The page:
Keep in mind that you can also experience BRP directly and with minimal fuss by grabbing the Quickstart edition, which even includes an array of short adventures. Nothing like actual play to demonstrate how easy BRP is! BRP is also supported by a fantasy-themed ruleset as well, called Magic World, which is a direct demonstration of how you can take the full rules of BRP and customize them to suit your needs. Magic World is a great primer on how to play BRP as well as a fully functioning fantasy iteration of the BRP system in its own right.

Once you’ve settled on your comfort level of play with BRP…noting that even at its most rigorous BRP is not a difficult system to run…you’ll want to settle on a genre. The BRP Gold Book supports pretty much any genre, although a few might need a bit more prep work than others, depending on how much additional crunch or flavor you want to inject into the process. It also provides you with all the core support you need to design your scenarios and settings, although some sourcebooks go into much greater detail. As an example, you can design mecha in the core rules as impressive gadgets as written, and examples are provided. However, if you really want to dive deep into the fountain of mecha madness, there is a BRP Mecha sourcebook waiting for you with more construction design rules than you could ever want.

Is BRP perfect? For many it is, or can be. It has some limitations, of course, as all systems do. BRP’s baseline focus on realism and verisimilitude means that you have to push the system in strange directions if you want to make it function on levels of more abstract reality; if you wanted to emulate a video game level of physics or survivability, for example, BRP is probably not the best system for your needs. Some genres work well as long as you remember that they are spinning out of the baseline assumptions of the rules: BRP for Supers is an excellent system to run a gritty superhero campaign, such as one might see in Batman, Watchmen or Top 10. It is probably not the best system for a more abstract comic book hero game like something modeled after Young Justice or He-Man.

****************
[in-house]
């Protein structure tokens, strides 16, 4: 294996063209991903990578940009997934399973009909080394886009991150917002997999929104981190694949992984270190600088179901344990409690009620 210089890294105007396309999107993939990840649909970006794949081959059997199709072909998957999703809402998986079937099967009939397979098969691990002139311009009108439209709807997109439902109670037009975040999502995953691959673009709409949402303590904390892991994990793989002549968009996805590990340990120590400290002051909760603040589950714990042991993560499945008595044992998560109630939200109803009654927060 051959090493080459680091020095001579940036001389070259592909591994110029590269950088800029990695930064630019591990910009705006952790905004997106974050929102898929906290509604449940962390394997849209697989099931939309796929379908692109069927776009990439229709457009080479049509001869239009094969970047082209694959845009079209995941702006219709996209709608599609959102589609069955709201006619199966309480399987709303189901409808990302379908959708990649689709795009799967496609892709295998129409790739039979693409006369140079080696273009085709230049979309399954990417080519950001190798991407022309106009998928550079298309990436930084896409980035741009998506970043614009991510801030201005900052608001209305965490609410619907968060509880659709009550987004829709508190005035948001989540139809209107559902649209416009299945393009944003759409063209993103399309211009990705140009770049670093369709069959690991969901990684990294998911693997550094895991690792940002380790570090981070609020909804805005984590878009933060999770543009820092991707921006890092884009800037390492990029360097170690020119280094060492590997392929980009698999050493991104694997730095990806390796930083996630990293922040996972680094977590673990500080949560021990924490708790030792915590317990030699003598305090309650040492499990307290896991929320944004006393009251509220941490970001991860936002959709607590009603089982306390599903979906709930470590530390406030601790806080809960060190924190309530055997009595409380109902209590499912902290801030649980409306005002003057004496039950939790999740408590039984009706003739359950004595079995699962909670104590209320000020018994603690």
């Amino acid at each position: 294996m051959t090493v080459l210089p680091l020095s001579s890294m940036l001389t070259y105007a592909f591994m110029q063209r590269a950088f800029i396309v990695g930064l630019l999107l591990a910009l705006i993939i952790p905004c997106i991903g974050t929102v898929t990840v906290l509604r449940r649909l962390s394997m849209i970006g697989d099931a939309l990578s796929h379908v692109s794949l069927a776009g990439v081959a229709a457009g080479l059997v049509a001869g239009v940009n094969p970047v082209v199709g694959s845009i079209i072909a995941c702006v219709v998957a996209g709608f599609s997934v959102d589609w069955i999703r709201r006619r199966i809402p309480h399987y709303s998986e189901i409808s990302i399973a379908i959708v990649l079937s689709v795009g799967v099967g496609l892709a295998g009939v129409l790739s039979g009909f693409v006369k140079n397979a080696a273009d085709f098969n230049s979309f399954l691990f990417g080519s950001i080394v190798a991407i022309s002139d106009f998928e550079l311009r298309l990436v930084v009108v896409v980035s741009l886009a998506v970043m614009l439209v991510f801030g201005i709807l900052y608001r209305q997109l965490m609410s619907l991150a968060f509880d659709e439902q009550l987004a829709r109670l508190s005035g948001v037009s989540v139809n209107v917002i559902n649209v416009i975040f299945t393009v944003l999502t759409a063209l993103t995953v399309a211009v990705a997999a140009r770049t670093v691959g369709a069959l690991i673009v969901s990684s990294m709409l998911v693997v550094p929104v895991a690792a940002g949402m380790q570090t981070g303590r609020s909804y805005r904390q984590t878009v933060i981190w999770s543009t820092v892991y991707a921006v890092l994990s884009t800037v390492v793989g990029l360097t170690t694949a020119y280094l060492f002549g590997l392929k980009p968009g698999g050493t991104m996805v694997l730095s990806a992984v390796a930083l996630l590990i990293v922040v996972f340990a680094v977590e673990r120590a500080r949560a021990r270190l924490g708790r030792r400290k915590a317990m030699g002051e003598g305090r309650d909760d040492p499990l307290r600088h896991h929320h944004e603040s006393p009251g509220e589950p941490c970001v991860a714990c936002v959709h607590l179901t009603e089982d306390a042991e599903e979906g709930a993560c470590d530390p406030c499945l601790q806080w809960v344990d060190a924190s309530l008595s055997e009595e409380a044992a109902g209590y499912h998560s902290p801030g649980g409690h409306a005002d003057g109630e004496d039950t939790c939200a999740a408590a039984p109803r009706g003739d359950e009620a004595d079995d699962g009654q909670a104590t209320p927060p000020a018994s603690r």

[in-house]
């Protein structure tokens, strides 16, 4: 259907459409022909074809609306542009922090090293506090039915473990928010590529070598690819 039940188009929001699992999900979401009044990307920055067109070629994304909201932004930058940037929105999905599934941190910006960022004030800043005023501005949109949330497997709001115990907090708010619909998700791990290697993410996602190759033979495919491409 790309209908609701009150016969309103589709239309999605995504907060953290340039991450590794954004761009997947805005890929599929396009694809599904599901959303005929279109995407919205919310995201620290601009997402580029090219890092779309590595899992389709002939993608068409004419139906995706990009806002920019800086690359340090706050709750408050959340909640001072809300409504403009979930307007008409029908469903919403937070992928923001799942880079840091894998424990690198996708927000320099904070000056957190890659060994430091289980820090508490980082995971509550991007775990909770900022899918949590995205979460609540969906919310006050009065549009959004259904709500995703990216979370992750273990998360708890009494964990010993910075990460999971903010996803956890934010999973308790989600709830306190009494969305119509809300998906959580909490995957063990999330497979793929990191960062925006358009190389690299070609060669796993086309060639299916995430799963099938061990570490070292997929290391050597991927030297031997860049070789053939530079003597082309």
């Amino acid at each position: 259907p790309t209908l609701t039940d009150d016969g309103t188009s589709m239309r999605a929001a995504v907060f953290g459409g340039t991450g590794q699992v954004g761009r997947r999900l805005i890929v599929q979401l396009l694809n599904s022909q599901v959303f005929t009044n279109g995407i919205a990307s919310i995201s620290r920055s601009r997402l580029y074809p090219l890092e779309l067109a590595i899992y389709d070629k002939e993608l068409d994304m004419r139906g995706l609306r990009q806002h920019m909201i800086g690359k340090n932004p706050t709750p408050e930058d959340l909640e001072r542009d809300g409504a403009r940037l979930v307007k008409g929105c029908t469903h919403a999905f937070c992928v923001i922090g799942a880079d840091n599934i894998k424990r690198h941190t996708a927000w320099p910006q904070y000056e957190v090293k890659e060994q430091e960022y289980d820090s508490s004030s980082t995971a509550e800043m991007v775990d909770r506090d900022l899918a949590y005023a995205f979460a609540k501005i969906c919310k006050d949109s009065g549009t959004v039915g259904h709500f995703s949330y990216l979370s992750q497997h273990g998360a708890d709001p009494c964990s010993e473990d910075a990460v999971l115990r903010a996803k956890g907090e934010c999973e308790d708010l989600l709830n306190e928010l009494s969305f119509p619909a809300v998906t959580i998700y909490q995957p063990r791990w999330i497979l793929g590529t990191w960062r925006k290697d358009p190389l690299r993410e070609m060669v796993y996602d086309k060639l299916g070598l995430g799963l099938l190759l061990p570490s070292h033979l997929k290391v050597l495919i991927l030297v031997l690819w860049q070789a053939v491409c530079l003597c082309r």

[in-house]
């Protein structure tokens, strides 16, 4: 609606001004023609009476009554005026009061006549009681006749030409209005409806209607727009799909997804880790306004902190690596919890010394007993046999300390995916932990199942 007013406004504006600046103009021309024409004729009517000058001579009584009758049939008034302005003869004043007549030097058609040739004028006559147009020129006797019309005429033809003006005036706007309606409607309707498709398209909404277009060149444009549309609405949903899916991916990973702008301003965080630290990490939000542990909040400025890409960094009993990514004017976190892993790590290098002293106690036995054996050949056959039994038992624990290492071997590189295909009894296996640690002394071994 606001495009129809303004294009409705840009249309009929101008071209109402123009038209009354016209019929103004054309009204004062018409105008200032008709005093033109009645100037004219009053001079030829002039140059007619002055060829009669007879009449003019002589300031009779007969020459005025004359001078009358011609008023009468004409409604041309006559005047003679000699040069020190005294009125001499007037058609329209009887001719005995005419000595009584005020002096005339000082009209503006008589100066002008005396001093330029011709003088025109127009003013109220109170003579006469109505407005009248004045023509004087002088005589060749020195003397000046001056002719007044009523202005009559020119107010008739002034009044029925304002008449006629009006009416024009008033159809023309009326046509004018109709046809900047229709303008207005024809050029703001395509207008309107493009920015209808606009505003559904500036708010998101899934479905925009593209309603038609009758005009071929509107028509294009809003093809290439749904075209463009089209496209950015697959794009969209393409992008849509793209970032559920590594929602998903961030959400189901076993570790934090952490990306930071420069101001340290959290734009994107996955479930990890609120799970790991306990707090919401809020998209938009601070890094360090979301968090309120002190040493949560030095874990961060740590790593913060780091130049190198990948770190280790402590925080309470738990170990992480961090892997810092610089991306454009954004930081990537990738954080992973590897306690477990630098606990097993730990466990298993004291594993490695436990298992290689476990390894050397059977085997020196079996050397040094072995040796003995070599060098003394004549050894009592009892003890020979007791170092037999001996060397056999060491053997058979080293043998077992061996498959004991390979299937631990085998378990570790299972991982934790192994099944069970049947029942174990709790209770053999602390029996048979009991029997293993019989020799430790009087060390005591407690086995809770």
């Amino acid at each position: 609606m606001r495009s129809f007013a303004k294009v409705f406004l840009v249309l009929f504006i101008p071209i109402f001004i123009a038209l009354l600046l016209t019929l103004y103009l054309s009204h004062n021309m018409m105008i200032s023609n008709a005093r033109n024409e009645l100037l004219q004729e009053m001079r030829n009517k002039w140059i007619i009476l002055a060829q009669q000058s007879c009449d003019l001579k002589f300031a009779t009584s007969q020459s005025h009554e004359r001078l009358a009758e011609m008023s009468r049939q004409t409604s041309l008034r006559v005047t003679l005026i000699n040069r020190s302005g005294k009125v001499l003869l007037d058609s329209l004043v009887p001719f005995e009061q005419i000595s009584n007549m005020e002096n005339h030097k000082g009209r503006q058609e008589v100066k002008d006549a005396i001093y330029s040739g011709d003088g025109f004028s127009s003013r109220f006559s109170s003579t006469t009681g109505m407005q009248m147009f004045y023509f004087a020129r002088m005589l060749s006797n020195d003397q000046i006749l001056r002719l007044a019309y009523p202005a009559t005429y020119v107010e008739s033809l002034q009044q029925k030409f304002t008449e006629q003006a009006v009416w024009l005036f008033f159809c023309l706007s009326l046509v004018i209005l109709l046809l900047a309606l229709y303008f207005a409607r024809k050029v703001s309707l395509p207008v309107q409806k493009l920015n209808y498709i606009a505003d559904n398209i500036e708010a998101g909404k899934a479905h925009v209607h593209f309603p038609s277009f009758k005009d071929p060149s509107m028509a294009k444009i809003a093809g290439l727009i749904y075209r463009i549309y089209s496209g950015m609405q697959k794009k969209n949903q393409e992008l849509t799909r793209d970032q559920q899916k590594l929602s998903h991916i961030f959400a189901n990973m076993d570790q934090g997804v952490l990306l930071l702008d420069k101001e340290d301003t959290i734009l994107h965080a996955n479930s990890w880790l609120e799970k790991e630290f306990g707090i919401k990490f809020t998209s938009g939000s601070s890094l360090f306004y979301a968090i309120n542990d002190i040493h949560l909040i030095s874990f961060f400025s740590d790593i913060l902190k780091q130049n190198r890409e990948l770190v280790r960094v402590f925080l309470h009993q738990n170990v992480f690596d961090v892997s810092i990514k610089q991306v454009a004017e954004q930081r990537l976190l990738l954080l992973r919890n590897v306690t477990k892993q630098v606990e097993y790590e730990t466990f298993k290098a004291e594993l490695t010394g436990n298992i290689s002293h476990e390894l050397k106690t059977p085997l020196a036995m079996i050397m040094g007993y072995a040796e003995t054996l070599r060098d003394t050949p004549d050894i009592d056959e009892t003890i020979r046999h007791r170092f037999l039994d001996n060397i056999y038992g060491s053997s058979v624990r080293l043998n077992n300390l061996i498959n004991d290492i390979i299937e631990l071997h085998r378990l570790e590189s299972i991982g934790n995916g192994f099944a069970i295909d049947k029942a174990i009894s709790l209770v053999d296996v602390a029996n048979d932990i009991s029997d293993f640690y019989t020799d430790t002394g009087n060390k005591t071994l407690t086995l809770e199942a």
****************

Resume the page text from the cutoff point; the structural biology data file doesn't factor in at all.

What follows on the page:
BRP is also what I would call a mixed toolkit/creator’s system, at about a 60/40 split between out-of-the-box features and do-it-yourself needs. The game provides enough material in the core book to run any genre….but at some point you as GM will want to add to that. Designing new material for BRP is as simple as figuring out how it works, but BRP does not offer point buy mechanics in most cases (except when you use plugins to design stuff), so rigorous point buy/balance systems aren’t really a core part of the experience. The important question on how much this impacts you depends really on your aesthetic needs. For example: if you run a cyberpunk game, as I mentioned earlier you will likely use super powers and maybe mutations as a mix to replicate cybernetic enhancements. If you want a consistent baseline for what sort of cybernetics are available (say, modeled after Cyberpunk 2020’s lists), you’ll probably want to sit down and work out the rules and options using the powers and mutations as a base of design. If you’re not so concerned about this consistency, then the process is as simple as letting your players know what powers are available, the starting points they have, and the key rule that their choices must be defined as cybernetic.

Ultimately, BRP does something that I love more than anything: it keeps all of this under one cover. You really don’t need to buy any other books (even though you will probably want to simply because there are so many interesting BRP-powered and compatible resources out there) and having just the Gold Book alone will give you an infinitely re-usable rule system with the foundation for any genre you want to run, and a set of core rules that any player can quickly grasp. It truly is a one-stop shop for role playing, and will remain on my shelf for the life of my gaming career. I’ve run adventures in all sorts of weird genres, including:

· A grim dark fantasy world of humans who survived a Cthulhu-level Stars Are Right Apocalypse

· A future space federation in which humanity seems alone in the galaxy, as cultures of earth spread out to entire worlds, all while a hidden threat in the form of non-baryonic lifeforms threaten to destroy us all

· A gritty film-noir inspired near future tale of government agents who discover there’s a conspiracy with bug eyed aliens

· A “set in our home town” zombie apocalypse tale that starts with Day Zero and ends when everyone is dead or a zombie

· A post-cataclysmic future Earth where a rogue planet wiped out humanity on Earth, and an alien seed ship recolonized it with xenoforms, while humanity hangs on in its space colonies.

· A planetary romance about humans on a crashed colony worldship that landed on a planet of psionic insects

· And once even a story about old world gods reborn as mortals, facing off against ancient awakened threats

I have other multi-genre systems I absolutely love….but every time I imagine a new setting and start thinking about what system to use, I come back to BRP. It involves the fewest steps between “imagine a new campaign” and “we are actually playing” of all the multi-genre systems I own, and for that it will remain my “Trapped on a Desert Island book” forever more.

You can find BRP and all of its many supplements and variants here at Chaosium’s website: